The woman in the wallpaper slowly takes shape, when the narrator’s husband refuses to leave the house or change the wallpaper. The narrator is trapped, and can find no solace in her situation. Elaine R. Hedges writes, “Inevitably, therefore, the narrator, imprisoned within the room, thinks she discerns the figure of a woman behind the paper. The paper is barred, and the woman is trapped behind the bars, trying to get free”(pg. 52). The narrator and the woman behind the bars of wallpaper are symbolic for the sexual repression of woman in a patriarchal society. They are trapped, and desperately attempting to define the world around them, but her insights are poor weapons against the male certainty of his superiority. The narrator’s mad-sane way is to see the situation for what it is. She has wanted to strangle the woman behind the wallpaper, for that way she might reject the imprisoned woman within herself. This is in some ways self-murder, because the woman in the wallpaper is a projection of herself and situation. The only alternative is madness. Hedges writes, “The heroine in The Yellow Wallpaper is destroyed. She has fought her best against husband, brother, doctor, and even against women friends (her husband’s sister, for example, is a perfect and enthusiastic housekeeper, and hopes for no better profession”).

She has tried, in defiance of all the social and medical codes of her time, to retain her sanity and her individuality. But the odds are against her and she fails”(pg. 55). The codes of society are to binding, and engrained for the narrator (women) to survive the trial for freedom. Man once again has held his grip at the throat of his prey, and slowly drains the life breath from it. Gilman is tired of the iron wall that bars equality. Therefore, as in any hopeless situation there is only two alternatives, madness, or perseverance. Gilman’s narrator finds her freedom in madness, and as The Yellow Wallpaper concludes, her husband finds her creeping along the walls of the room. “I’ve got out at last,” she tells him triumphantly, “And I’ve pulled off most of the paper, so you can’t put me back”(pg. 737). Her husband faints, and she is obliged to step over him each time she circles the room. This ending is a contradiction of defeat and victory. The narrator finds her victory as she steps over her fainted husband, yet she is defeated by never escaping the prison of her room. Gilman, by ending The Yellow Wallpaper in this fashion, believed that though women may one day may find some loophole out of man’s dominance over them, they would always be trapped in the constrains formed by men. In this, she was right, for though woman have made many leaps in equality, a male dominated society still ultimately makes the rules and style by which women live.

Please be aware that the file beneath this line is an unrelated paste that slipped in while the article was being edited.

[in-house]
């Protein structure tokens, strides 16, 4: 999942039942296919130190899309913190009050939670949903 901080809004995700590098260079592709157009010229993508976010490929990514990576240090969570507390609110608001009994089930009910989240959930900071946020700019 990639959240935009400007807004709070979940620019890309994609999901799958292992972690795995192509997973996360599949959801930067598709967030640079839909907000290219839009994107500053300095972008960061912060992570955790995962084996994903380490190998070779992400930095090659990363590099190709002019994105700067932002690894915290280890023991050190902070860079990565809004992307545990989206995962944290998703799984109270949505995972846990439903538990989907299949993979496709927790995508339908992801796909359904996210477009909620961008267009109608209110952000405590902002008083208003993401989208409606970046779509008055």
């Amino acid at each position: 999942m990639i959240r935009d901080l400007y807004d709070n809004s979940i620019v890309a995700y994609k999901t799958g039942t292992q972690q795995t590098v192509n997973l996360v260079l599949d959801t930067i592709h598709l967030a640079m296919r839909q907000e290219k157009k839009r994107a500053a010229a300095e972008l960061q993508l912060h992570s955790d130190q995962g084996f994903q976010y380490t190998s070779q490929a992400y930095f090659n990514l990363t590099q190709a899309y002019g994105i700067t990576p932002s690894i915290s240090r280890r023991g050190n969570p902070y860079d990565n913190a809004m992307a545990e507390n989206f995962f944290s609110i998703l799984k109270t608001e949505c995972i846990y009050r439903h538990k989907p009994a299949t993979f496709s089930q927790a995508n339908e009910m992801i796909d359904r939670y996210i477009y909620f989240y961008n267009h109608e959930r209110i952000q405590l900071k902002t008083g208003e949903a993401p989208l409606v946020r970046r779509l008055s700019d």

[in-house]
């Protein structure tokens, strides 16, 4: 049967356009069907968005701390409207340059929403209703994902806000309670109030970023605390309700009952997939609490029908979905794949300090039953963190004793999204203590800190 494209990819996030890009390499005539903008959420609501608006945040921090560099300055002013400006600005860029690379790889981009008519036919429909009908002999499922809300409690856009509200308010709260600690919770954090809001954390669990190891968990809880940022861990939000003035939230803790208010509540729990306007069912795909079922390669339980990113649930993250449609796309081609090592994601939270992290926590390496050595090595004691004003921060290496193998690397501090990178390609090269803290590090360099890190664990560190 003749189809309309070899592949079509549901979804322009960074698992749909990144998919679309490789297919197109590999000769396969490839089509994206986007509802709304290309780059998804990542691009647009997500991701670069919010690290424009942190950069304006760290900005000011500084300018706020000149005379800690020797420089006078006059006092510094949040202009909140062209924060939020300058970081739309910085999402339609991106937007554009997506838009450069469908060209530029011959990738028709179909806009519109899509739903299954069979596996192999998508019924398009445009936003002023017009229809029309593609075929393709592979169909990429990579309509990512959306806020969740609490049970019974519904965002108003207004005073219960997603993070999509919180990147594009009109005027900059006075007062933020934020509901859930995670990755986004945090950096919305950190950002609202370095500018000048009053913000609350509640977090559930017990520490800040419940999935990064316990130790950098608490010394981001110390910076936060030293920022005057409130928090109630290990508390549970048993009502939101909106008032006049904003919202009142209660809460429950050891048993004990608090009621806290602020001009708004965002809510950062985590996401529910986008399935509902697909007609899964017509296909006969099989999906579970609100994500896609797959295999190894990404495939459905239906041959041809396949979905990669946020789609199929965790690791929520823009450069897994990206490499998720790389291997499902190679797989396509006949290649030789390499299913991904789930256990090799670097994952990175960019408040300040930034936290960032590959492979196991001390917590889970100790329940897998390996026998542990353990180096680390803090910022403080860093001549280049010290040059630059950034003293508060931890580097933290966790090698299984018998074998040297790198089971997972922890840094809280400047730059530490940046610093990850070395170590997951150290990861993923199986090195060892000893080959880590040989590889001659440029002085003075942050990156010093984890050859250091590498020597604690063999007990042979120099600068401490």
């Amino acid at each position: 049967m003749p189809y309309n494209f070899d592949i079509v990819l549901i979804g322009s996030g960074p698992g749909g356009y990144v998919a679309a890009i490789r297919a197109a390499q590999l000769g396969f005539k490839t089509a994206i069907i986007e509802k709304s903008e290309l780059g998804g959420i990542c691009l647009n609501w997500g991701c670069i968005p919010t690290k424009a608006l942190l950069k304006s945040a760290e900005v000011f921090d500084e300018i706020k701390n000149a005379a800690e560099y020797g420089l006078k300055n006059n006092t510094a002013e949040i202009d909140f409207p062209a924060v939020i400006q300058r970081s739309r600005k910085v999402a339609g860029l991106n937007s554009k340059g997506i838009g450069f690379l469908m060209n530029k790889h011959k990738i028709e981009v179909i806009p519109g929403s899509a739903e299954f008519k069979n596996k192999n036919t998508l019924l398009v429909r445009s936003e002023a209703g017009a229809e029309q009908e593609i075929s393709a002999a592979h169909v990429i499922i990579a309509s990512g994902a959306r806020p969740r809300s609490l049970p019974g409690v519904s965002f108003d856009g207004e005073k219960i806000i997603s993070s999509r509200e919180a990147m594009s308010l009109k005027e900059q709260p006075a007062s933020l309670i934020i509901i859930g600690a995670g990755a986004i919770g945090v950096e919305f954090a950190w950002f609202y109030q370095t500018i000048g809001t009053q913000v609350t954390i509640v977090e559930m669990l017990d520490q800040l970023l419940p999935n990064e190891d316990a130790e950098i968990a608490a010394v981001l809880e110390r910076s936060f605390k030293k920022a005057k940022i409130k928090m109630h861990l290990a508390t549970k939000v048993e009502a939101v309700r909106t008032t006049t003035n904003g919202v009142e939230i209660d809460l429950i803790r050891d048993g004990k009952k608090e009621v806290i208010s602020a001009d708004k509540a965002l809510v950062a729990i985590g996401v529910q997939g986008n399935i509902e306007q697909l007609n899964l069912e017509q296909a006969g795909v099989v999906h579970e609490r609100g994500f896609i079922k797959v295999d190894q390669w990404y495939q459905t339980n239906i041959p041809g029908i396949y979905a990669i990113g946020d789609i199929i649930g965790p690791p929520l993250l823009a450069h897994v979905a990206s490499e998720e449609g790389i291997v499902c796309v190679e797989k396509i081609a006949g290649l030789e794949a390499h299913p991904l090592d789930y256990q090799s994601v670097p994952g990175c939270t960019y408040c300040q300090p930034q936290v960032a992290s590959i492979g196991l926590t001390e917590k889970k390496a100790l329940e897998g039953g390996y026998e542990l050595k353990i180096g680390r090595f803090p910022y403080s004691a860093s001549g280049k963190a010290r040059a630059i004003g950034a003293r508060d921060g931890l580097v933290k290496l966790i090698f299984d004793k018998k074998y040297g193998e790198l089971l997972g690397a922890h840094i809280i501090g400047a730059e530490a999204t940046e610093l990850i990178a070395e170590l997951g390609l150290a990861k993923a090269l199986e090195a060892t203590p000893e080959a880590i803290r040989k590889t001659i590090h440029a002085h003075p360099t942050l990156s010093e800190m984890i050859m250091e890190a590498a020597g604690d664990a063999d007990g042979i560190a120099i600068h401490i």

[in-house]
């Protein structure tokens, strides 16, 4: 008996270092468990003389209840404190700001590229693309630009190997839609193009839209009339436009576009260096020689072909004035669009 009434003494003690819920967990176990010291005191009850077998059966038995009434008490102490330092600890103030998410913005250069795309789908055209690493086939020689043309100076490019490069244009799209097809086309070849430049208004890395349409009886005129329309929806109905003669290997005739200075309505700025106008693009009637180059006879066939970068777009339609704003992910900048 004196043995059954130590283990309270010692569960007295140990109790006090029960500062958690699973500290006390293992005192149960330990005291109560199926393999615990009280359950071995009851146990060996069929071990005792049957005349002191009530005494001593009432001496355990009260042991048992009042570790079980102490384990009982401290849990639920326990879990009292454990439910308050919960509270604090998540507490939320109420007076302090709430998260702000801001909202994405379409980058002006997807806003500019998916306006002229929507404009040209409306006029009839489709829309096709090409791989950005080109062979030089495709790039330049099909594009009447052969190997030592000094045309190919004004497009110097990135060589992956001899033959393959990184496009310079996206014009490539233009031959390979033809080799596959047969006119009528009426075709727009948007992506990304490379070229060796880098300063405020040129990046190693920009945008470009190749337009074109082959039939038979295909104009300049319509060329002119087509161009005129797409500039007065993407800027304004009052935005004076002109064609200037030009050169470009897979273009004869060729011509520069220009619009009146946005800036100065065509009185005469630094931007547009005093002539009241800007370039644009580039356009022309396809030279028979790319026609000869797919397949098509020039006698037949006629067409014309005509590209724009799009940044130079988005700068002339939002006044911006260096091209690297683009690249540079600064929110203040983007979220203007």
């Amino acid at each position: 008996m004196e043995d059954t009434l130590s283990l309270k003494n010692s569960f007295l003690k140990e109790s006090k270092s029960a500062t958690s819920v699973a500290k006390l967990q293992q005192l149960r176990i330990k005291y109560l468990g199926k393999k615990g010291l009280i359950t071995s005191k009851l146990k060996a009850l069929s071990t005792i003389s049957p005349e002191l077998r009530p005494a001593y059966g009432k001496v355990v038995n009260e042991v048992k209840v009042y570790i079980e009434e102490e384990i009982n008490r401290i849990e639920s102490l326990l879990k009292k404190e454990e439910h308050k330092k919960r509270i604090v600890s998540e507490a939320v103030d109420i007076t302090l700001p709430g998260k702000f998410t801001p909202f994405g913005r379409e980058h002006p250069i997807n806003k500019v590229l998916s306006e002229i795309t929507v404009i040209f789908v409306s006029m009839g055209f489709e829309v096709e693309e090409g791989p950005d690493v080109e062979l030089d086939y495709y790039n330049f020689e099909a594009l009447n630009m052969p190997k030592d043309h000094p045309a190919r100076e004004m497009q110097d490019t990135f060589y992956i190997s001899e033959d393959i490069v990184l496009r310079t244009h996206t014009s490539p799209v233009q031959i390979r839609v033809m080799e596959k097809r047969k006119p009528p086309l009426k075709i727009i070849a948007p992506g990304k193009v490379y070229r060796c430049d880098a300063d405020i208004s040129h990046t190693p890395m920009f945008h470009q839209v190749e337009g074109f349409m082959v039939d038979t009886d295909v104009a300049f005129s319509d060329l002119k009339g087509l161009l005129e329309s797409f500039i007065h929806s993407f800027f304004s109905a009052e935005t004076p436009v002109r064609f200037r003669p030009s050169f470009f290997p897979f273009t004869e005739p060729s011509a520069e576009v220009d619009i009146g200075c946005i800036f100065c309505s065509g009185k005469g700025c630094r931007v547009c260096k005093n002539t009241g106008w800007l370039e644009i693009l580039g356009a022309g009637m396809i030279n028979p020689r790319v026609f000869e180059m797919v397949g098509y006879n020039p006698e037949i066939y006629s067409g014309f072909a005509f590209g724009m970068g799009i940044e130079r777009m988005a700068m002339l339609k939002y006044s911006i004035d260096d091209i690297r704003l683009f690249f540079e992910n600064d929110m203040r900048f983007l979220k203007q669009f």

Charlotte Perkins Gilman outdoes herself as a feminist writer as she designs the narrator in The Yellow Wallpaper. She is a unique, vivid character, who struggles with the perfect-shaped box that her male companion has forced her to live in, but the box itself (the nursery) is what really allows The Yellow Wallpaper to come alive for the reader. The narrator’s symbolic paper-house crumbles before our eyes, and Gilman’s true meaning is revealed in heart-stopping glory. The narrator is no longer a prisoner; her madness has given her wings.

Work Cited

Hedges, Elaine R. “Afterwards” The Feminist Press 1973.

Howells, William D. “A Reminiscent Introduction in The Great Modern American Stories” Boni and Liveright Inc. 1920

Ed. Lauter, Paul. “The Heath Anthology of American Literature” Houghton Mifflin Company 1998

Shumaker, Conrad. “‘Too Terribly Good To Be Printed’: Charlotte Gilman’s ‘The Yellow Wallpaper'” American Literature Vol. 57 1985